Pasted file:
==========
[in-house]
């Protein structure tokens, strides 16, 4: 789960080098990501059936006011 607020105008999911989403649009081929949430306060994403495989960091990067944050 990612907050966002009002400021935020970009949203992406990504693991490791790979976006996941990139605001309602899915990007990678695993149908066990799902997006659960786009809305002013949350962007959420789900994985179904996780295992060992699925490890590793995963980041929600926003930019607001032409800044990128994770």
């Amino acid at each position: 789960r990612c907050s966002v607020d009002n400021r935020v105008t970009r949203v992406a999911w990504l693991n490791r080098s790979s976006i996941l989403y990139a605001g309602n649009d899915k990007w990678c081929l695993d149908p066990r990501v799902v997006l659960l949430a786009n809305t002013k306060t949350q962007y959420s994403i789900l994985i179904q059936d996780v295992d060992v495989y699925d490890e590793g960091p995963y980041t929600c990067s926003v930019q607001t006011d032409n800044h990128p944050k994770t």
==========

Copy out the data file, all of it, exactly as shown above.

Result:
[in-house]
């Protein structure tokens, strides 16, 4: 789960080098990501059936006011 607020105008999911989403649009081929949430306060994403495989960091990067944050 990612907050966002009002400021935020970009949203992406990504693991490791790979976006996941990139605001309602899915990007990678695993149908066990799902997006659960786009809305002013949350962007959420789900994985179904996780295992060992699925490890590793995963980041929600926003930019607001032409800044990128994770």
């Amino acid at each position: 789960r990612c907050s966002v607020d009002n400021r935020v105008t970009r949203v992406a999911w990504l693991n490791r080098s790979s976006i996941l989403y990139a605001g309602n649009d899915k990007w990678c081929l695993d149908p066990r990501v799902v997006l659960l949430a786009n809305t002013k306060t949350q962007y959420s994403i789900l994985i179904q059936d996780v295992d060992v495989y699925d490890e590793g960091p995963y980041t929600c990067s926003v930019q607001t006011d032409n800044h990128p944050k994770t």